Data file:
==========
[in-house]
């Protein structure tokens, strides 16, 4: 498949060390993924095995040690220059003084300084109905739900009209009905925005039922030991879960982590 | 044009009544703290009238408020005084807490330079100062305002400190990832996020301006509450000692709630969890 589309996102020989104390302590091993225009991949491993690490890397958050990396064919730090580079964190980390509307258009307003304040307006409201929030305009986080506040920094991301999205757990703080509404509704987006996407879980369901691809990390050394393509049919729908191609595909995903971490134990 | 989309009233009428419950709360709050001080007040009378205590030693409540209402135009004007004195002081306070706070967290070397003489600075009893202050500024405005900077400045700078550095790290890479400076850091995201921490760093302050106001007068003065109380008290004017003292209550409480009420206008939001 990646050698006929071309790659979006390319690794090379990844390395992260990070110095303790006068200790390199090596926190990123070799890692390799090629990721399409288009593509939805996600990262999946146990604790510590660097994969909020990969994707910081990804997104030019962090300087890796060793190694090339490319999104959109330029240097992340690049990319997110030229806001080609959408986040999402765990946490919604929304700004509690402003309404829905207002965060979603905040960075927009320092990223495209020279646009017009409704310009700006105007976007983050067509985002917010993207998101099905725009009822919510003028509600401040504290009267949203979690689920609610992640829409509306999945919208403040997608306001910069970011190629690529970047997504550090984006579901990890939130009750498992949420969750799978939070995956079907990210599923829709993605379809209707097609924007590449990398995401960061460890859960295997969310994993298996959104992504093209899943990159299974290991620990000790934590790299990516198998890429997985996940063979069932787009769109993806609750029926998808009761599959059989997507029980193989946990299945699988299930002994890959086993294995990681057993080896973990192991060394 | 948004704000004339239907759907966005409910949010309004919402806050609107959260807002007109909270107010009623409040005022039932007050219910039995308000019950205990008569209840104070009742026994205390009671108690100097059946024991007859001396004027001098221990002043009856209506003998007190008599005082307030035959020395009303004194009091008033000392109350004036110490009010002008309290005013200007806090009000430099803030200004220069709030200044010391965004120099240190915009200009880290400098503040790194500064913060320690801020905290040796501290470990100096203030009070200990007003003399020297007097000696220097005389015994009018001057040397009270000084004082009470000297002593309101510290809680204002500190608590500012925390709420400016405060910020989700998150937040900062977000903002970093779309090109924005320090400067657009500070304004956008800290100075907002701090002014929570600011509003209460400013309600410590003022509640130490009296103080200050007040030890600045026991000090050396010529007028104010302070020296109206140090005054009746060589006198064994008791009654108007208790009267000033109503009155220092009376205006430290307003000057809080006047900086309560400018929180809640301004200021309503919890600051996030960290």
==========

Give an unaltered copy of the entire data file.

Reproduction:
[in-house]
């Protein structure tokens, strides 16, 4: 498949060390993924095995040690220059003084300084109905739900009209009905925005039922030991879960982590 | 044009009544703290009238408020005084807490330079100062305002400190990832996020301006509450000692709630969890 589309996102020989104390302590091993225009991949491993690490890397958050990396064919730090580079964190980390509307258009307003304040307006409201929030305009986080506040920094991301999205757990703080509404509704987006996407879980369901691809990390050394393509049919729908191609595909995903971490134990 | 989309009233009428419950709360709050001080007040009378205590030693409540209402135009004007004195002081306070706070967290070397003489600075009893202050500024405005900077400045700078550095790290890479400076850091995201921490760093302050106001007068003065109380008290004017003292209550409480009420206008939001 990646050698006929071309790659979006390319690794090379990844390395992260990070110095303790006068200790390199090596926190990123070799890692390799090629990721399409288009593509939805996600990262999946146990604790510590660097994969909020990969994707910081990804997104030019962090300087890796060793190694090339490319999104959109330029240097992340690049990319997110030229806001080609959408986040999402765990946490919604929304700004509690402003309404829905207002965060979603905040960075927009320092990223495209020279646009017009409704310009700006105007976007983050067509985002917010993207998101099905725009009822919510003028509600401040504290009267949203979690689920609610992640829409509306999945919208403040997608306001910069970011190629690529970047997504550090984006579901990890939130009750498992949420969750799978939070995956079907990210599923829709993605379809209707097609924007590449990398995401960061460890859960295997969310994993298996959104992504093209899943990159299974290991620990000790934590790299990516198998890429997985996940063979069932787009769109993806609750029926998808009761599959059989997507029980193989946990299945699988299930002994890959086993294995990681057993080896973990192991060394 | 948004704000004339239907759907966005409910949010309004919402806050609107959260807002007109909270107010009623409040005022039932007050219910039995308000019950205990008569209840104070009742026994205390009671108690100097059946024991007859001396004027001098221990002043009856209506003998007190008599005082307030035959020395009303004194009091008033000392109350004036110490009010002008309290005013200007806090009000430099803030200004220069709030200044010391965004120099240190915009200009880290400098503040790194500064913060320690801020905290040796501290470990100096203030009070200990007003003399020297007097000696220097005389015994009018001057040397009270000084004082009470000297002593309101510290809680204002500190608590500012925390709420400016405060910020989700998150937040900062977000903002970093779309090109924005320090400067657009500070304004956008800290100075907002701090002014929570600011509003209460400013309600410590003022509640130490009296103080200050007040030890600045026991000090050396010529007028104010302070020296109206140090005054009746060589006198064994008791009654108007208790009267000033109503009155220092009376205006430290307003000057809080006047900086309560400018929180809640301004200021309503919890600051996030960290």